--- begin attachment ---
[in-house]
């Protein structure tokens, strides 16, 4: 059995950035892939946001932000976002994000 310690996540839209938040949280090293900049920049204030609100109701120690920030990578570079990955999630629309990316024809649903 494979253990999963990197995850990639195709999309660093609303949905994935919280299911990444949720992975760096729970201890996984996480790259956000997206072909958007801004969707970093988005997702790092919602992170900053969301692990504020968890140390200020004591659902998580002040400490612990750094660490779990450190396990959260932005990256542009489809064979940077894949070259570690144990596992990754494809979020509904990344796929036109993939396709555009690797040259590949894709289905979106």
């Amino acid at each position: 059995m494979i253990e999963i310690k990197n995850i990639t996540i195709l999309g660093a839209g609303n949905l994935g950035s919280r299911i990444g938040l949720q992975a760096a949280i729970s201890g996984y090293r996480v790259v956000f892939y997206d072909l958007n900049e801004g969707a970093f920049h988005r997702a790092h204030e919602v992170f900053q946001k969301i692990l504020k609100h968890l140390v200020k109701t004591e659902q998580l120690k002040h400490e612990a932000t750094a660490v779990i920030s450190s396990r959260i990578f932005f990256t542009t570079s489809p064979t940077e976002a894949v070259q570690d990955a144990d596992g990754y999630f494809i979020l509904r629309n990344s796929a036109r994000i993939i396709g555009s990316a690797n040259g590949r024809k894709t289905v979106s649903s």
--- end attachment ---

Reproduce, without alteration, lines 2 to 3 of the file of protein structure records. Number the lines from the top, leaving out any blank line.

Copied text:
């Protein structure tokens, strides 16, 4: 059995950035892939946001932000976002994000 310690996540839209938040949280090293900049920049204030609100109701120690920030990578570079990955999630629309990316024809649903 494979253990999963990197995850990639195709999309660093609303949905994935919280299911990444949720992975760096729970201890996984996480790259956000997206072909958007801004969707970093988005997702790092919602992170900053969301692990504020968890140390200020004591659902998580002040400490612990750094660490779990450190396990959260932005990256542009489809064979940077894949070259570690144990596992990754494809979020509904990344796929036109993939396709555009690797040259590949894709289905979106």
């Amino acid at each position: 059995m494979i253990e999963i310690k990197n995850i990639t996540i195709l999309g660093a839209g609303n949905l994935g950035s919280r299911i990444g938040l949720q992975a760096a949280i729970s201890g996984y090293r996480v790259v956000f892939y997206d072909l958007n900049e801004g969707a970093f920049h988005r997702a790092h204030e919602v992170f900053q946001k969301i692990l504020k609100h968890l140390v200020k109701t004591e659902q998580l120690k002040h400490e612990a932000t750094a660490v779990i920030s450190s396990r959260i990578f932005f990256t542009t570079s489809p064979t940077e976002a894949v070259q570690d990955a144990d596992g990754y999630f494809i979020l509904r629309n990344s796929a036109r994000i993939i396709g555009s990316a690797n040259g590949r024809k894709t289905v979106s649903s």